French Economics and Finance Minister Bruno Le Maire is more direct. "If the new government takes the risk of not respecting its commitments on debt and the deficit ... the financial stability of the eurozone will be threatened," he told French broadcaster CNEWS last Sunday.
Indeed, even if the EU and the euro might have been able to withstand Grexit, an Italian departure from the common currency zone would likely be its death knell. Italy's economic output is almost 10 times higher than that of Greece. "Given its systemic importance, the Italian economy is a source of potential spillovers to the rest of the euro area," the EU warns in its most recent set of country-specific recommendations released on Wednesday of this week.
The recommendations, which are issued at regular intervals, recognize the efforts thus far undertaken by Italy to reduce its debt levels, but those efforts were all the product of the previous government. The new powers-that-be in Rome have left no doubt that they intend to focus their attentions elsewhere.
EU laws, says Lega head Salvini, will only be respected in the future if they are beneficial to Italy. And Di Maio of the Five Star Movement adds: "Starting now, the Italians come first and only then the negotiations about the deficit and EU rules."
Giuseppe Conte has been chosen to become Italy's prime minister despite never before having held a public office.
That approach is consistent with the intention to appoint 81-year-old economics professor Paolo Savona as economics and finance minister, a man who is considered a fierce critic of the euro. Savona's new book, "Like a Nightmare, Like a Dream," will soon be hitting the shelves. In it, he writes: "The euro is a straightjacket produced in Germany." Berlin, he continues, "hasn't changed its view of its role in Europe since the Nazi era." Membership in the common currency area, Savona writes, "involves fascism without dictatorship and, from an economic perspective, a form of Nazism without militarism."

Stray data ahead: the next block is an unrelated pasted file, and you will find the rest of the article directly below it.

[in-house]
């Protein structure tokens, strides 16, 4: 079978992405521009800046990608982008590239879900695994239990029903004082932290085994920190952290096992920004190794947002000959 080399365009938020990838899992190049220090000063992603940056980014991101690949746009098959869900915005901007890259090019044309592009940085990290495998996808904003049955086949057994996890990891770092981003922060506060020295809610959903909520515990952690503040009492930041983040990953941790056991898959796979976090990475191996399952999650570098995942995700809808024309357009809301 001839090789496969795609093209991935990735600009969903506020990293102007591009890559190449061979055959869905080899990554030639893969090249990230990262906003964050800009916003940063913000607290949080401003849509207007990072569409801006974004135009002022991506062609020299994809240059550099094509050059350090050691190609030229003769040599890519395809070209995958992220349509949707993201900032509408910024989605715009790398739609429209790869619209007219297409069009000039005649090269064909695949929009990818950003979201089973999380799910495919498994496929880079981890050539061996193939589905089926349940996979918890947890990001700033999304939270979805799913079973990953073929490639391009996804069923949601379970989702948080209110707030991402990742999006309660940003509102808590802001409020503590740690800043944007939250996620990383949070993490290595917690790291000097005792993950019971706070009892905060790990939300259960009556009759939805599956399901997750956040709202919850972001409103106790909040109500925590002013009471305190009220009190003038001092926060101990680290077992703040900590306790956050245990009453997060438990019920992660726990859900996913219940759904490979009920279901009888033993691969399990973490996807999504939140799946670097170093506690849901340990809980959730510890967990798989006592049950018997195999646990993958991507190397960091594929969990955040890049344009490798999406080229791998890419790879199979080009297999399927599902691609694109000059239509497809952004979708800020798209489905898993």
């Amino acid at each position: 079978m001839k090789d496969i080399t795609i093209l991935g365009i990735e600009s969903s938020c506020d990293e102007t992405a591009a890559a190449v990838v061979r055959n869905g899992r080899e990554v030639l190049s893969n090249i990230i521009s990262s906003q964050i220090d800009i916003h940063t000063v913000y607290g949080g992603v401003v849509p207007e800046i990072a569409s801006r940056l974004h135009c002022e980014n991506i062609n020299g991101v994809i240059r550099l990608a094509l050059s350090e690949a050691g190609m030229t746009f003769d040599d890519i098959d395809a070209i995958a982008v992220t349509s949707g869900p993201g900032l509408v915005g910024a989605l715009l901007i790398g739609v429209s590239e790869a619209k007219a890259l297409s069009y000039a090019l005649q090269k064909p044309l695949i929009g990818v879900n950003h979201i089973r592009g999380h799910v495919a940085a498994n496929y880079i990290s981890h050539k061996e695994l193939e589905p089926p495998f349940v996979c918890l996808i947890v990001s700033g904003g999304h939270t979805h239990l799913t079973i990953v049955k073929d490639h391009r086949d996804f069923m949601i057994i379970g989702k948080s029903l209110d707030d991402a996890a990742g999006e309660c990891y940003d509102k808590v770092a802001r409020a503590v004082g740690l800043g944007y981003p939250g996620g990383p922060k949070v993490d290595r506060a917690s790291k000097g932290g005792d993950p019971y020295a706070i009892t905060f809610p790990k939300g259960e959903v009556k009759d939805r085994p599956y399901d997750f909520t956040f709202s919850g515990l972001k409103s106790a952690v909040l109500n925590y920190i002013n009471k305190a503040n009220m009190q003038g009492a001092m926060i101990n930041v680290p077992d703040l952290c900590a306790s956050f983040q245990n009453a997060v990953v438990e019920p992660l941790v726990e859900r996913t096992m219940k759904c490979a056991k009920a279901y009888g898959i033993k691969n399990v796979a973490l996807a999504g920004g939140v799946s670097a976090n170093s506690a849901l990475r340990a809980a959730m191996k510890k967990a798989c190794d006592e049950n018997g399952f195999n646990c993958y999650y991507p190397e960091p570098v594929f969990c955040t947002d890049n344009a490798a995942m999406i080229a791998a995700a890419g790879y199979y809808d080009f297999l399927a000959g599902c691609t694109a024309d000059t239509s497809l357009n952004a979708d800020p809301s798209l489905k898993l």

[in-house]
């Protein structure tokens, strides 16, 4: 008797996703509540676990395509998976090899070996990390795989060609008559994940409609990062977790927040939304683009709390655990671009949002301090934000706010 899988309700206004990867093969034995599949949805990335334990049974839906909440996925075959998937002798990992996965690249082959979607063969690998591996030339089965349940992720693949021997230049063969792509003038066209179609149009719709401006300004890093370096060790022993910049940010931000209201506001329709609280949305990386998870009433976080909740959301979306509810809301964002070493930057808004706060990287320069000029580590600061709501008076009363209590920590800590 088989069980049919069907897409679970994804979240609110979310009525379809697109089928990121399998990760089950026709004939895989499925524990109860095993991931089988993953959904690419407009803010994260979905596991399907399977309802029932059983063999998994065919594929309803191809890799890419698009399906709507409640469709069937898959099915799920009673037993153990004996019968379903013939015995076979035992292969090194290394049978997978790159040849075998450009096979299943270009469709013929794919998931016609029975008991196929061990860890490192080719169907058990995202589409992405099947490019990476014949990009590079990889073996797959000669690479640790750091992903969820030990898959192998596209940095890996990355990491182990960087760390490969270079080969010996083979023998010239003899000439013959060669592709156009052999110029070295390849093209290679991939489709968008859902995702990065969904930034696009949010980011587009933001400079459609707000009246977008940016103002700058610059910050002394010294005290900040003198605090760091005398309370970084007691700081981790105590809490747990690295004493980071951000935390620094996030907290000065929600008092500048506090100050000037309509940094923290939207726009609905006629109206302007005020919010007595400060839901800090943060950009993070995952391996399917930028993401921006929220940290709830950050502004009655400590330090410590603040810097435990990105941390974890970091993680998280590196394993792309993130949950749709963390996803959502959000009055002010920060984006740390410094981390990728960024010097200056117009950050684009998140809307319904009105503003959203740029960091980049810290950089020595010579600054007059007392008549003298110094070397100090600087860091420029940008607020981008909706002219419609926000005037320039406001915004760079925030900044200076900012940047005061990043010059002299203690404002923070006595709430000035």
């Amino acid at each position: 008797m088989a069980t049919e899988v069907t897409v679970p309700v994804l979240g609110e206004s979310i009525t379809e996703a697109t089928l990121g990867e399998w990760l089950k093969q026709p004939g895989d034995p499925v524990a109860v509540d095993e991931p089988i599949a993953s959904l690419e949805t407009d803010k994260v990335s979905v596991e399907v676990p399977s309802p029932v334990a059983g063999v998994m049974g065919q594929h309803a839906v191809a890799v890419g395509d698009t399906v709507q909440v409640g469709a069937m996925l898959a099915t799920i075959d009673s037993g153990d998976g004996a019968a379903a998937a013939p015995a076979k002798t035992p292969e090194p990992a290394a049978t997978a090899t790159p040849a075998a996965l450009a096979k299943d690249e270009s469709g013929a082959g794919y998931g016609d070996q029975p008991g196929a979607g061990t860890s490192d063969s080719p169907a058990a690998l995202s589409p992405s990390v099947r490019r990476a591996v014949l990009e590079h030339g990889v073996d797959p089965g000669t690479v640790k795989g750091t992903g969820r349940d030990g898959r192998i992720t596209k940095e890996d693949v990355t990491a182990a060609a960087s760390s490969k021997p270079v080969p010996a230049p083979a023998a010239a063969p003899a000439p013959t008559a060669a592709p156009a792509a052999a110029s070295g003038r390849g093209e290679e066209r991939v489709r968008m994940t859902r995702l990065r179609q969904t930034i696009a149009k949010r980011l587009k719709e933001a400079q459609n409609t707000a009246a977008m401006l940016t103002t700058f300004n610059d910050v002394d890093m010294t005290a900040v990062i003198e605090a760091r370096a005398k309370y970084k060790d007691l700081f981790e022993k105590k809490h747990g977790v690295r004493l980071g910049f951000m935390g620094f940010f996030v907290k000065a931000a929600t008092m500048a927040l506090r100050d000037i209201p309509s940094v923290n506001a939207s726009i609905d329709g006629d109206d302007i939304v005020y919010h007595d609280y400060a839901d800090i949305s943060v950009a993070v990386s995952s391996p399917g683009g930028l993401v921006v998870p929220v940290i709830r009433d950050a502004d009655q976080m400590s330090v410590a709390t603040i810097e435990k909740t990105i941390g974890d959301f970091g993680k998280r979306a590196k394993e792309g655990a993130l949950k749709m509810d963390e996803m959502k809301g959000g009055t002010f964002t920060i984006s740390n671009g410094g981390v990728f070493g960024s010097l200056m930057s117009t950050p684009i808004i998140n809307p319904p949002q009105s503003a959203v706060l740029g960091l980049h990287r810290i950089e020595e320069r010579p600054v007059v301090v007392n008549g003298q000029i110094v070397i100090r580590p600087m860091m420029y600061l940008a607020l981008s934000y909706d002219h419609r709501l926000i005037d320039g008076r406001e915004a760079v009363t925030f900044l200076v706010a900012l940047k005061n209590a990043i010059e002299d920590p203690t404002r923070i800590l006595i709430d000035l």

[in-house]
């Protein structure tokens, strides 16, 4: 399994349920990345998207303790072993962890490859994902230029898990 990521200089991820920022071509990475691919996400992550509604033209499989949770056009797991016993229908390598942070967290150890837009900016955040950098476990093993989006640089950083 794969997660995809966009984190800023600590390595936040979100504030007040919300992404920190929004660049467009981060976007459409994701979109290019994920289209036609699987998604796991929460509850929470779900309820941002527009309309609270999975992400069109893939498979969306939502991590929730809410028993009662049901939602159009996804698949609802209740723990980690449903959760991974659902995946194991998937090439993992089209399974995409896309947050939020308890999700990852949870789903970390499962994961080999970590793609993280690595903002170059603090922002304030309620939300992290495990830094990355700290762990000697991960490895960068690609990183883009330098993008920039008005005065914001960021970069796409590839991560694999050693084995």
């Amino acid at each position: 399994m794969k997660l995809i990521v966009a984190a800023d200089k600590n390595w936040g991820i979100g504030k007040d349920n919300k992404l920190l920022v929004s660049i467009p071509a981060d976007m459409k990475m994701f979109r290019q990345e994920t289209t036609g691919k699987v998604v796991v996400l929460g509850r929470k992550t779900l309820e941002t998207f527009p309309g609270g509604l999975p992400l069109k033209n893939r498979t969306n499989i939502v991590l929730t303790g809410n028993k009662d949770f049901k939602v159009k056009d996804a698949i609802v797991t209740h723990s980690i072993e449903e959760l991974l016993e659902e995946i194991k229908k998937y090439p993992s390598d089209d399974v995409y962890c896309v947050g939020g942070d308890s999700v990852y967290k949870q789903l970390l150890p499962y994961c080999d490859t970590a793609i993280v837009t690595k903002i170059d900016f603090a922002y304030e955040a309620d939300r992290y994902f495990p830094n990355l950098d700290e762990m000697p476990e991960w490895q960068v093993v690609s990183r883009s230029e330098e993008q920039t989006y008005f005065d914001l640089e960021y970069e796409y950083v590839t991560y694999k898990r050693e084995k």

One wonders whether the aging academic from Sardinia will repeat his verbose criticisms when he sits down with his German counterpart Olaf Scholz at the next European Union summit.
Di Maio's people, of course, are doing their best to assuage fears of megalomaniacal populists driving Italy, a founding member of the EU, over a cliff. "We are in constant contact with the U.S and German embassies and we value complete transparency," says one of Di Maio's closest confidantes.
But such words are cold comfort. The advance of the populists, after all, is coming at a difficult time for the EU. The block is still enjoying solid economic growth, but a potential trade war with the United States is looming and the consequences of Brexit must likewise be overcome. A rekindling of the European trench political warfare that accompanied efforts to save Greece would be devastating.
Exactly that, though, appears to be on the horizon.
In the French elections one year ago, the feared victory of extremist, anti-Europeans did not come to pass. But right-wing populists are nevertheless on the march. They are the most powerful opposition party in Germany, they are part of the government in Austria and now they have joined the Italian government. "Our allies," said Marine Le Pen, the head of the French right-wing party Front National, "are laying the groundwork for the great comeback of nation-states."
Italy will "become the leader of Europe's populist, anti-establishment movement," says Steve Bannon, Donald Trump's former chief strategist, who is expected in Rome on Sunday. It marks the first time that Brussels will have to contend with an anti-system government in one of the EU's founding countries. Bannon is excited about the triumph of Di Maio and Salvini, who are demanding that sanctions against Russia be wound down. "It's very important for these guys to be very aggressive about confronting Brussels," Bannon told the Washington Post this week.
Such an approach would almost certainly be popular in the country, where only 39 percent of Italians view the EU positively -- not a good sign in what was once the most pro-EU country in the block. Part of the country's frustrations with Brussels stems from the feeling of having been left alone to deal with the Mediterranean migrant crisis. In addition, many voters who have suffered from years of recession see the warnings from Brussels as heavy-handedness.
- Part 1: Italy's New Goverment Is Bad News for the Euro
- Part 2: A Potential Return of the Euro Crisis